21st century skyline. Photo by Richard Varr

21st century skyline. Photo by Richard Varr

The Bund’s riverside promenade juxtaposes two skylines a century apart.  On one side, there’s the early 20th century business district with its stately brick bank towers and the Customs House with the city’s signature clock tower.  “It’s a typical British-style building,” explains Shanghai tour guide Qiao Yong Gang, whose English name is Charlie.  “Let’s wait a few minutes and we’ll hear the tower’s bells sound off with a melody,” he adds.  While there, I hear the bells ring every quarter hour.

Pudong from across the river. Photo by Richard Varr

Pudong from across the river. Photo by Richard Varr

VIDEO: A quick clip of my walk along the Bund.

Cross the river via ferry or the Bund Sightseeing Tunnel and behold the exact opposite – Shanghai’s futuristic glass and steel towers of the Pudong district including the Oriental Pearl TV Tower offering stunning views, the pagoda-topped 88-floor Jinmao Tower and the spiraling Shanghai Tower with the world’s fastest elevators.

The neon glitz of Nanging Road at night. Photo by Richard Varr

The neon glitz of Nanjing Road at night. Photo by Richard Varr

Another pedestrian thoroughfare just a 10 minute walk from the Bund is Nanjing Road, one of the city’s foremost shopping streets with a stream of shoppers and sightseers seemingly day and night.  I pass storefronts which pulse at night with neon lights, and where sales people standing in doorways chant their pitches into portable loudspeakers.

Saleswoman on Nanging Road. Photo by Richard Varr

Saleswoman on Nanging Road. Photo by Richard Varr

Centuries old ceramic figurine in the Shanghai Museum. Photo by Richard Varr

Nanjing Road stretches from the Bund to People’s Park with its green lawns accented with manicured patches of flower beds.  One edge of the park is home to the Shanghai Museum, displaying some of China’s best relics spanning 5,000 years.  I was particularly impressed with some of the 1500-year-old, hand-painted ceramic figurines looking like they just came out of a specialty shop.

Yu Gardens in the rain. Photo by Richard Varr

Yu Gardens in the rain. Photo by Richard Varr

Yu Gardens. Photo by Richard Varr

Yu Gardens. Photo by Richard Varr

Another must-see is Yu Gardens and Bazaar, a complex of buildings with Chinese-style architecture laced around small ponds that are crisscrossed with foot bridges over rocky shorelines.  To one side is a bazaar where bold salespeople will approach you on the alleyways and try to sell you jewelry and watches – a good way to sharpen your bargaining skills.  The Shanghai Jewish Refugees Museum tells the story of how Shanghai became a safe haven for 18,000 Jews fleeing the Holocaust, and how they lived peacefully with Chinese residents.  After World War II, most had survived and returned to their homelands.  The museum includes the Ohel Moshe Synagogue, the primary temple used by the refugees.  Exhibition halls include items from that period and highlight some of the survivors’ stories.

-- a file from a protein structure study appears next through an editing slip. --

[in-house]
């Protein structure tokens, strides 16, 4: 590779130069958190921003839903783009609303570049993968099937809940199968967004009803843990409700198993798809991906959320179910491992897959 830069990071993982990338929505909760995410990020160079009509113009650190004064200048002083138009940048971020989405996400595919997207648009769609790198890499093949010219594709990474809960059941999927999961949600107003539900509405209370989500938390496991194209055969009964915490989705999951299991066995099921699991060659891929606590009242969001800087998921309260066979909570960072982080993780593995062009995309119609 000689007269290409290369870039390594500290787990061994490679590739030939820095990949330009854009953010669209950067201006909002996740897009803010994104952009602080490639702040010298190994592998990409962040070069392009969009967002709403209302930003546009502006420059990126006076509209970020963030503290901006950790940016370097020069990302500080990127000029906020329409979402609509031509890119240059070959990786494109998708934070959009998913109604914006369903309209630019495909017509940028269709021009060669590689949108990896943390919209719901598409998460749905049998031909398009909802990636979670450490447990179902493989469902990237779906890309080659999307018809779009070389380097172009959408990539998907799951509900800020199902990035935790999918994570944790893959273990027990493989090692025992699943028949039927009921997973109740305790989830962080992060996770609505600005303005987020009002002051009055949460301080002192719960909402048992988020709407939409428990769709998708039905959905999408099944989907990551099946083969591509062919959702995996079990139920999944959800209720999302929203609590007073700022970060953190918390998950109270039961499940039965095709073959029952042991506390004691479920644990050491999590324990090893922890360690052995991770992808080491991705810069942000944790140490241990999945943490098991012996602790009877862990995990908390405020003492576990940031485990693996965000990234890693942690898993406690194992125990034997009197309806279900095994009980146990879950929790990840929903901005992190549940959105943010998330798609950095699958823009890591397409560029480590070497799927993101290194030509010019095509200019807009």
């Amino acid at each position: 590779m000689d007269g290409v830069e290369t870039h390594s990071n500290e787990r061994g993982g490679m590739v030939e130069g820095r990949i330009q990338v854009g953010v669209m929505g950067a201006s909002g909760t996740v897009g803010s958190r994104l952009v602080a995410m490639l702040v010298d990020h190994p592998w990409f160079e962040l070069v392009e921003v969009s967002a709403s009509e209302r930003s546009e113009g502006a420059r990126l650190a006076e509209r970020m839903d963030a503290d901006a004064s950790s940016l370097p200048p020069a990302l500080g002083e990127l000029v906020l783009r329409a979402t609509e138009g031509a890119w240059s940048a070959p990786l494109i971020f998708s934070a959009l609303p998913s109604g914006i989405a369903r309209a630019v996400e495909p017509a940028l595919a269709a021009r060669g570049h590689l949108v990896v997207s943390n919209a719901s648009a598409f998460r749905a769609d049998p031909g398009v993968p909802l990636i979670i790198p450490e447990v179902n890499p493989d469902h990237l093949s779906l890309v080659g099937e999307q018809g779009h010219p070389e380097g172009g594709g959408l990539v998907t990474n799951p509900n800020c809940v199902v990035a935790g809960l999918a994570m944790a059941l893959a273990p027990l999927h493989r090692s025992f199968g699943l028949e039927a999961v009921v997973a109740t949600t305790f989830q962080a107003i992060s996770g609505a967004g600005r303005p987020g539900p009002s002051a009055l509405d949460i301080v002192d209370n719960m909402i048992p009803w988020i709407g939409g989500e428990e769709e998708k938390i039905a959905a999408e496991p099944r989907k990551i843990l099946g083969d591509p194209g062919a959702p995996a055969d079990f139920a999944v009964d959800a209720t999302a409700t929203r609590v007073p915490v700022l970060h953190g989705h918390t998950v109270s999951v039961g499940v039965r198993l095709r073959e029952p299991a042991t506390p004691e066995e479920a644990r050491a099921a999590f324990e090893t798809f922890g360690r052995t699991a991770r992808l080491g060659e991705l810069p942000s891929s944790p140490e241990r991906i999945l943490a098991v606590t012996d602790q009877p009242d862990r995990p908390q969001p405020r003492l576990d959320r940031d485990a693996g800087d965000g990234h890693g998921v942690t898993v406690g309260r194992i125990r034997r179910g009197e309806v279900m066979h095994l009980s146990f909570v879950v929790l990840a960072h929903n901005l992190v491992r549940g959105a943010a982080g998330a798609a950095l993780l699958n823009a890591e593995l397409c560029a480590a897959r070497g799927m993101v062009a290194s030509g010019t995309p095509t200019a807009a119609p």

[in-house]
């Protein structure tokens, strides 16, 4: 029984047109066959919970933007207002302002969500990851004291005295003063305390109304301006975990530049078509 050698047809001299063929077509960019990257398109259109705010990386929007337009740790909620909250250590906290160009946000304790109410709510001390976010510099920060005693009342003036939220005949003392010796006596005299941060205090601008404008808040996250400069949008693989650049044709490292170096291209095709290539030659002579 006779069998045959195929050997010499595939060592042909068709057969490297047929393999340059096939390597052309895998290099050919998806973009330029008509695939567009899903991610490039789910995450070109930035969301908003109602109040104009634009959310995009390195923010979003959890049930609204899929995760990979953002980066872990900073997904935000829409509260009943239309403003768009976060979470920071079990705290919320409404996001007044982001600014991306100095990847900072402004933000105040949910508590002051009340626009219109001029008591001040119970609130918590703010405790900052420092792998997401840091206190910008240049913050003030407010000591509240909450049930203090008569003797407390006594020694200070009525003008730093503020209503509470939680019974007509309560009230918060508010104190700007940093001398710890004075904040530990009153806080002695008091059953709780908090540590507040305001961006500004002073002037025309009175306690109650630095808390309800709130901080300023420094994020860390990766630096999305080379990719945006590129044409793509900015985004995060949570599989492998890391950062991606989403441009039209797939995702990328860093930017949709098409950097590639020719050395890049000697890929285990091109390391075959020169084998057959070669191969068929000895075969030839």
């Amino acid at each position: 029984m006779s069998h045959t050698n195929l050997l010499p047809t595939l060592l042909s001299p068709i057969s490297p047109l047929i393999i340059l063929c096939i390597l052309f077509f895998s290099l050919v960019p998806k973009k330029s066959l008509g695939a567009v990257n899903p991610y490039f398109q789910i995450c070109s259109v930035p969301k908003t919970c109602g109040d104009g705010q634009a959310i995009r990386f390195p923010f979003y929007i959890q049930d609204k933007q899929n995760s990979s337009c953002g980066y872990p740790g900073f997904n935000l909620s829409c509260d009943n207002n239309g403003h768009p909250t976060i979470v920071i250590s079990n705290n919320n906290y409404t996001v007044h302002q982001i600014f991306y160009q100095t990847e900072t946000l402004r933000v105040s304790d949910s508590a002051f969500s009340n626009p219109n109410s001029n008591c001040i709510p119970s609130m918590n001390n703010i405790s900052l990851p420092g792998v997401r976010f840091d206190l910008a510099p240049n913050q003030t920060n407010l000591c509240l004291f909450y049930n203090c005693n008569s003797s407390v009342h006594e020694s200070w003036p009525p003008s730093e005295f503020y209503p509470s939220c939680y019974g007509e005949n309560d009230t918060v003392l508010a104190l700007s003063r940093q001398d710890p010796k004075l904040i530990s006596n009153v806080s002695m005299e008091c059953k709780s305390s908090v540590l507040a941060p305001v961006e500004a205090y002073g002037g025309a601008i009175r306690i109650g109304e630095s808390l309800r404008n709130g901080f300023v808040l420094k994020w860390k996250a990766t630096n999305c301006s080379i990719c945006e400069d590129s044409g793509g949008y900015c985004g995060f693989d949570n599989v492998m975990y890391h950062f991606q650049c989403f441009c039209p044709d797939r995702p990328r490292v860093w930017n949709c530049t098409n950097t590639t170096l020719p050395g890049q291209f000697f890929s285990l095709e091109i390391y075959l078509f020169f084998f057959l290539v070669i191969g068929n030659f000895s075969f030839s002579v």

Yu Gardens. Photo by Richard Varr

Yu Gardens. Photo by Richard Varr

As a westerner, I also appreciated my visit to the so-called French Concession, a once separate district with narrow alleyways and old brick architecture.  Upscale shops and cafes are now situated in those buildings.  The complex is a great place to enjoy coffee or beer on outdoor tables along pedestrian packed courtyards.

French Concession. Photo by Richard Varr

French Concession. Photo by Richard Varr

Charlie with Richard at the Shanghai airport.

Charlie with Richard at the Shanghai airport.

TOUR GUIDE “Charlie” Qiao Yong Gang

Shanghai independent tour guide Qiao Yong Gang, whose English name is Charlie, led our writers’ group during our visit.  He’s an excellent guide and I will look him up when I return.  I recommend him as a private or group guide!

Email: Chinese_charlie@hotmail.com

Wenzhou and China’s Spectacular Yandang Mountain World Geological Park

 

Pagoda on Jiangxin Islet, Wenzhou. Photo by Richard Varr

Pagoda on Jiangxin Islet, Wenzhou. Photo by Richard Varr

A boat ride across the Oujiang River brings us to Jiangxin Islet, the historic heart of Wenzhou, a coastal city about an hour’s plane ride south of Shanghai in the Zhejiang Provence.  Flanked by two pagoda towers on either end of this elongated island, Jiangxin is the so-called “Island of Poetry,” where poets have for successive dynasties written about the island’s tranquil riverside and lakeside gardens now dotted with camphor and maple trees and tiny potted pine trees.

Jiangxin Islet. Photo by Richard Varr

Jiangxin Islet. Photo by Richard Varr

“The poets liked to come here to enjoy the scenery and write poems, so all together there have been more than 800 poems written by renowned poets from all over the country,” says Hu Nianwang with the Wenzhou Tourism Administration Bureau.  Also on the island sits Jiangxin Temple, rebuilt in 1789 with a Buddha, and other pavilions.   The two towers are called East Pagoda and West Pagoda, dating back to 869 and 969 respectively.  “When there was no light at night, the fishermen would look for the two pagodas to steer their boats,” says Hu.

The "Five Horses" shopping street, Wenzhou. Photo by Richard Varr

The “Five Horses” shopping street, Wenzhou. Photo by Richard Varr

In the afternoon, I visit Wuma Street or “Five Horses” Street, the city’s main pedestrian shopping thoroughfare.  To one side is a statue of five charging horse leading a chariot of sorts, highlighting how the street got its name when a magistrate first rode through in a carriage.  Today, salespeople lure shoppers into brightly lit stores selling jewelry, clothing, shoes and more.  “Wenzhou is regarded as a shoe capital in China,” says Hu, as we pass both Adidas and Skechers shoe outlets.